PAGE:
Nearly a year ago, I introduced on this blog my new business project. Heavily influenced by our experiences with kanban and task boards, with my business partner Erik Renaud, we founded Slingboards Lab, a software publisher aimed at marketing these collaboration boards to business teams. Through the provision of slingboards, our startup brings sticky notes to smartphones, tablets and the web for empowering teams to better collaborate.
Being familiar with Lean Startup, a method for developing businesses and products first proposed in 2011 by Eric Ries, it was obvious that we wanted to apply this approach. A lean startup invest its time into iteratively building products to meet the needs of early customers in order to reduce the market risks and sidestep the need for large amounts of initial project funding and expensive product launches and failures. Startups begin their journey not by making money but by learning how to build a sustainable business. This learning can be validated by running experiments to test each element of the entrepreneur‘s vision.
In the last twelve months, we have done a wide range of business-hypothesis-driven experimentations. Here is what we have learned about the target customer:
- Programming platform: Our customer is not the programmers who build the collaboration boards. Programmers want to stick with their existing programing platform.
- Teammate: Our customer is not the teammates who use the collaboration boards. Peoples hardly describe themselves as teammate. Nobody gets a promotion or a salary increase because they are “teammate”. Teammate is not an appealing identity.
The more we tried to better define our target customer, the more we realized that our mission targeted a very fuzzy customer – teams. In addition, we were approaching teams on the theme of collaboration. Unfortunately, improving collaboration is not an attractive need for teammates. What we have learned is that collaboration is not a leitmotiv. People want things done, and in order to get things done, they focus on individual contribution, avoiding collaboration with shared accountability.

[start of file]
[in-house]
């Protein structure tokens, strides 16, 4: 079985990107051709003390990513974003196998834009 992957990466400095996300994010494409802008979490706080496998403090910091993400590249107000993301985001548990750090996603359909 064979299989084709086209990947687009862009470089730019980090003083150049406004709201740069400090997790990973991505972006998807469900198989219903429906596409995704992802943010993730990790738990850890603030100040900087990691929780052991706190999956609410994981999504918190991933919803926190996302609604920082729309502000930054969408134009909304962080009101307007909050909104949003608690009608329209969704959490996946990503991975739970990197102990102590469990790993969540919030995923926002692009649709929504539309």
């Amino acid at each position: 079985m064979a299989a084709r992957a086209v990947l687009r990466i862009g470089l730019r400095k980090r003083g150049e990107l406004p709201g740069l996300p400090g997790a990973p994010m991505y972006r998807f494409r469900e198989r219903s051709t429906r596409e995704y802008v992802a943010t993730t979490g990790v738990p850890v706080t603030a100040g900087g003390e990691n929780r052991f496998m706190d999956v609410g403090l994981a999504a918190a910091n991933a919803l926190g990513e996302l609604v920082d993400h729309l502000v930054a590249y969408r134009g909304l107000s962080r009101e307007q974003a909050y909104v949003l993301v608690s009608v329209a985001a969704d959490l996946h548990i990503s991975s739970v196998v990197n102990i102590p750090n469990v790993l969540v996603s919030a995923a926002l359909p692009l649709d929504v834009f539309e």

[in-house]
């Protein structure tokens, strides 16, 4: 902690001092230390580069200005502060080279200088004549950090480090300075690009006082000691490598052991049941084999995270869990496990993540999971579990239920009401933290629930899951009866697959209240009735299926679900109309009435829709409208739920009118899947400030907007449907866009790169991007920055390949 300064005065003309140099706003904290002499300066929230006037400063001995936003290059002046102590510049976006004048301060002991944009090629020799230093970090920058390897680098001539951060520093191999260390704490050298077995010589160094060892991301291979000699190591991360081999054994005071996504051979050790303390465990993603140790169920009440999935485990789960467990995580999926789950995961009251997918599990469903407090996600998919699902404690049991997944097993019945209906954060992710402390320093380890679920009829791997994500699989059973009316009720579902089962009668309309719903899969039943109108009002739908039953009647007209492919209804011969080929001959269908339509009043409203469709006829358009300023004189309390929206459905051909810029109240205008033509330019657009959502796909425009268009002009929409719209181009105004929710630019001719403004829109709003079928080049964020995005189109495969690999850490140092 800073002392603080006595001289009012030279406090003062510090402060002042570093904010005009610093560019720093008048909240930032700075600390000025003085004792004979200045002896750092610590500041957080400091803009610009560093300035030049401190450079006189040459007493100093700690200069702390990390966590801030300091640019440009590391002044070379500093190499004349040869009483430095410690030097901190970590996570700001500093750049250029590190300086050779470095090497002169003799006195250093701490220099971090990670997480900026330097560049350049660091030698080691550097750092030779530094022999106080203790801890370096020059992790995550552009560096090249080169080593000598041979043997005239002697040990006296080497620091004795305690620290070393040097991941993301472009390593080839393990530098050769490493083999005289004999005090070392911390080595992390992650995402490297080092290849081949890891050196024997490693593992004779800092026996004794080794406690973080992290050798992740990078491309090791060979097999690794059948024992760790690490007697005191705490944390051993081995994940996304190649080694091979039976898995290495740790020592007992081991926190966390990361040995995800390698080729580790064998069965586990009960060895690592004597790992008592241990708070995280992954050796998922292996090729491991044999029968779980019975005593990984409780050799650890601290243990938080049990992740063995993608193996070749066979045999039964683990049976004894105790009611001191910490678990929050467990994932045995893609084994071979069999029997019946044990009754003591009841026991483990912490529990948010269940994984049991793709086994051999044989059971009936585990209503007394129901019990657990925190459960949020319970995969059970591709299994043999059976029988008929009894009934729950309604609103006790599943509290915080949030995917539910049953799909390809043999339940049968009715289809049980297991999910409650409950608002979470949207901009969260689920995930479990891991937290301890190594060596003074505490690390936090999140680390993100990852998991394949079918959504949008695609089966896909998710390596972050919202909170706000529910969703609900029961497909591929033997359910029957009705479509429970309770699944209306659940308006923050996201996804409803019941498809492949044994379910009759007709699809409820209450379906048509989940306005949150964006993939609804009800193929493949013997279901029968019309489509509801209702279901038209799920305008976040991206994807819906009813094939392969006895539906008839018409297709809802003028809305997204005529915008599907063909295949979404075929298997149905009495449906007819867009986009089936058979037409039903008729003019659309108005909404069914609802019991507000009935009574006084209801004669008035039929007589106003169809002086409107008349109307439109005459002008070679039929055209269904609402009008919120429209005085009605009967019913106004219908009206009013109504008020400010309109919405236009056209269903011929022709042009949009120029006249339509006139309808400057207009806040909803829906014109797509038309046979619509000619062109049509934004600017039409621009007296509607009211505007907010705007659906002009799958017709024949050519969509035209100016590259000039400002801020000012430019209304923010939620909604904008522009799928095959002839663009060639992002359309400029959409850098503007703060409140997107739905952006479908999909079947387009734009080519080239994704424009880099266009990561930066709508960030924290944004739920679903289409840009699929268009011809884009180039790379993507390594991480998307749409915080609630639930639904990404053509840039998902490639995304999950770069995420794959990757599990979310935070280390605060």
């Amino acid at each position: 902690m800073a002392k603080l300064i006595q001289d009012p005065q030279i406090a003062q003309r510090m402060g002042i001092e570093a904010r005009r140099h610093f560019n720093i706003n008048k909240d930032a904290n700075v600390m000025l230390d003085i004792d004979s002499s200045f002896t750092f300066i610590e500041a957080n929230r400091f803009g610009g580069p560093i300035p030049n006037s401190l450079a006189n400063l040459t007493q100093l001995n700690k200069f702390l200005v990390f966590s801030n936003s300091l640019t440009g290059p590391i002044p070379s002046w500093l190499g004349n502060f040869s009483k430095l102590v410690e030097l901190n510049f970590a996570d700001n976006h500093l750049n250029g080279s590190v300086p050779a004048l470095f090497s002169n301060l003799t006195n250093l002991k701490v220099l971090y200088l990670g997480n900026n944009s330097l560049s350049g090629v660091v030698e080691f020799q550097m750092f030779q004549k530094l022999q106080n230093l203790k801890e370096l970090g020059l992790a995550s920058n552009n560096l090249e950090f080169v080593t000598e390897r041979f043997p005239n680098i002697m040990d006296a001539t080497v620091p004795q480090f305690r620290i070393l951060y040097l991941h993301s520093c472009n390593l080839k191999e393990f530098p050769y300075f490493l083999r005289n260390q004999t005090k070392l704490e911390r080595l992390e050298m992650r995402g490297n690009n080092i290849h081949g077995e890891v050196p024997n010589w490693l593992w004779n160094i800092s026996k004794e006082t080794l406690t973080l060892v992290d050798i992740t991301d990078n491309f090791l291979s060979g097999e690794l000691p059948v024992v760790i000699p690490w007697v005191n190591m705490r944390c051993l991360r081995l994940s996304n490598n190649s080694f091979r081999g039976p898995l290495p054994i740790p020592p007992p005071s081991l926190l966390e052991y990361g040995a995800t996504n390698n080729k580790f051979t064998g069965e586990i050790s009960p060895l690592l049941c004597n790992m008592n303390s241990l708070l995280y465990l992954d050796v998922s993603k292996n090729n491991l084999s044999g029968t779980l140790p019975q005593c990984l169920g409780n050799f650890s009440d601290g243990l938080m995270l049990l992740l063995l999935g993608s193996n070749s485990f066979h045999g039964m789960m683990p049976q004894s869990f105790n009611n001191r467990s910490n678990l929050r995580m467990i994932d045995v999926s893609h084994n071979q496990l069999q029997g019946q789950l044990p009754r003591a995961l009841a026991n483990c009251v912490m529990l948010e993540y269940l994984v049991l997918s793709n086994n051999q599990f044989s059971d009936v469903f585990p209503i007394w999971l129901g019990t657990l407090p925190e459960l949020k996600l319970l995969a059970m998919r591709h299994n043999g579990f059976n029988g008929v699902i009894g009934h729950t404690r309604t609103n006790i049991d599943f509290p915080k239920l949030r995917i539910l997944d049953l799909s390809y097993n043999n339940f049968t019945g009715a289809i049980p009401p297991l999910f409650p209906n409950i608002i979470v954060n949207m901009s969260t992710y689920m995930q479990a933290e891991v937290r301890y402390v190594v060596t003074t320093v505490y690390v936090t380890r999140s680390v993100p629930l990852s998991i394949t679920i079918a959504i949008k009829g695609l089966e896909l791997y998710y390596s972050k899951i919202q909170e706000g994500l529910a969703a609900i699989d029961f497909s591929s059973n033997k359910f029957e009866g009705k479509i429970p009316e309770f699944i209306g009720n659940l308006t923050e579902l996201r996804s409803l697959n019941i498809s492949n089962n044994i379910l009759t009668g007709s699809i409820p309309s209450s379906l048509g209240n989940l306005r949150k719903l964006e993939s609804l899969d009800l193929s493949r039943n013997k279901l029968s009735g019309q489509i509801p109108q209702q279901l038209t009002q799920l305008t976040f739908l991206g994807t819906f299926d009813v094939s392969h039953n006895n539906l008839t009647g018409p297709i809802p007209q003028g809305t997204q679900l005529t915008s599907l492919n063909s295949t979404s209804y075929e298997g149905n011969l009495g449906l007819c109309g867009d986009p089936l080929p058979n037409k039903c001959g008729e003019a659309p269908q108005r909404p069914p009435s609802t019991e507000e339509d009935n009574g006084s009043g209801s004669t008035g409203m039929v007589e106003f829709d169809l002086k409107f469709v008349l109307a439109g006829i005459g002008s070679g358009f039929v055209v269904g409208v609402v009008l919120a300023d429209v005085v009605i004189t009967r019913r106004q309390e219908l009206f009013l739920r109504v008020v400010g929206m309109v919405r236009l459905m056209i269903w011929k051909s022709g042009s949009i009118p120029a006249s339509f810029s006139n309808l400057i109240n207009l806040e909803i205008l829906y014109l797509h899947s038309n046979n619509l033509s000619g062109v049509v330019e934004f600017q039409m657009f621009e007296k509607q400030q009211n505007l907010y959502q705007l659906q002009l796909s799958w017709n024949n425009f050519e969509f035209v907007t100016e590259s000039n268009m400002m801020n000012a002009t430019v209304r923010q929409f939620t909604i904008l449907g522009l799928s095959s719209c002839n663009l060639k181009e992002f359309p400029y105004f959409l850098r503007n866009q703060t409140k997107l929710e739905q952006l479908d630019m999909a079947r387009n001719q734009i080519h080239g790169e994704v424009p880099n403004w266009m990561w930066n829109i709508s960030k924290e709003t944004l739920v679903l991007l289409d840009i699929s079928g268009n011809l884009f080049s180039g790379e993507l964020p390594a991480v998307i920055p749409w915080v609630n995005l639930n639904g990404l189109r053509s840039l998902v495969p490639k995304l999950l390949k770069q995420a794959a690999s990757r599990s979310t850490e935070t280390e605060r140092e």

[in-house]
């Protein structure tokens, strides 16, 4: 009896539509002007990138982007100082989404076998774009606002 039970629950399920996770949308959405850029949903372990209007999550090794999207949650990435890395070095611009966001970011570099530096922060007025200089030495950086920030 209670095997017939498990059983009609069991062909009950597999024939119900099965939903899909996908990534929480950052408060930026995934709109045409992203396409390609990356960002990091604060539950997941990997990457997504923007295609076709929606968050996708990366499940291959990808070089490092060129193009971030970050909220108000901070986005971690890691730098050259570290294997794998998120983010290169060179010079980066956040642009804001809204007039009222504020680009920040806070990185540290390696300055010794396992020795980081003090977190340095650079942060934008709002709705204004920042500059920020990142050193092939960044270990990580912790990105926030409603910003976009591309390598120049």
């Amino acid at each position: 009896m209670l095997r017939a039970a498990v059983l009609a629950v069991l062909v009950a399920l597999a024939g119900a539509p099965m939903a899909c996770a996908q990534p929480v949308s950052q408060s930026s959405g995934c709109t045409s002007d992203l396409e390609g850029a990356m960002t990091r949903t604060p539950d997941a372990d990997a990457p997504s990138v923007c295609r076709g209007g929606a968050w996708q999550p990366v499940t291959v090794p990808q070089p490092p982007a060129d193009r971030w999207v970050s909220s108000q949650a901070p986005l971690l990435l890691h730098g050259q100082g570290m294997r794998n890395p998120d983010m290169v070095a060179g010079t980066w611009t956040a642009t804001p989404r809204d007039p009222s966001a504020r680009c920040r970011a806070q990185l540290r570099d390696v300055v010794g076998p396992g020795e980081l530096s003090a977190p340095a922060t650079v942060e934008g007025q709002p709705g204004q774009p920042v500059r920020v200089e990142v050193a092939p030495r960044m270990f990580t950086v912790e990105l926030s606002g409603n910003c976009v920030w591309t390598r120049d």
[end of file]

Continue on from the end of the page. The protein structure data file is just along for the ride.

This learning took us back to square one. Our mission did not hold water. We were wrong when we thought there was a need to improve collaboration among teammates with a visual tool.
For several months we thought about this dilemma. We challenged our original mission. Again, we have done another range of business-hypothesis-driven experimentation. This time focusing around collaboration. By collaboration, we mean the one that’s intended to create “something” in support of a shared vision. It is goal-oriented, is not an individual effort and has a defined team that is responsible for delivering that “something”.
Here is what we have learned about collaboration:
- Collaboration among teammates boils down to the assignment and delegation of tasks.
- Tasks get done by a single teammate. Co-creation by several teammates is not part of work habits.
- If a single teammate gets accountable to complete a task, it usually gets done. A common practice is to always assign a task to a single teammate at a time.
- To ensure tasks are done by a single teammate, tasks are splatted in smaller entities.
- Collaboration is almost synonymous with work decomposition and individual contribution.
- Organizing and splitting tasks in small entities is an intellectual challenge. It is difficult to break-down large tasks by splitting it recursively into smaller ones until all of the remaining tasks are trivial. A common practice is have only one teammate taking ownership for this duty.
- Splitting tasks is difficult because the knowledge necessary to do the job is acquired progressively, often shortly before task need to be completed. In many teams, upfront planning is challenging and almost impossible.
This learning teach us that teammates co-produce unit of value as individual contributor but hardly co-create or co-design as a team. Contrary to our hypothesis, it seems that co-creation is not an intrinsic need. Organizing work and splitting tasks takes all the space. This is where there is a need, a real opportunity. In addition, it should be noted that this opportunity is not a team requirement but rather an individual requirement express loudly by the teammate responsible for work decomposition and assignment.
What should we conclude from all this? Obviously, we should redefine our entrepreneur mission and align with what we have learned. Can we? Should we? Is it possible to offer a task board that will speak to individuals (not a team) and will simplify work decomposition while allowing to easily track tasks assignments? This is a stimulating challenge. It is time to make new product-hypothesis-driven experimentations. Stay tuned.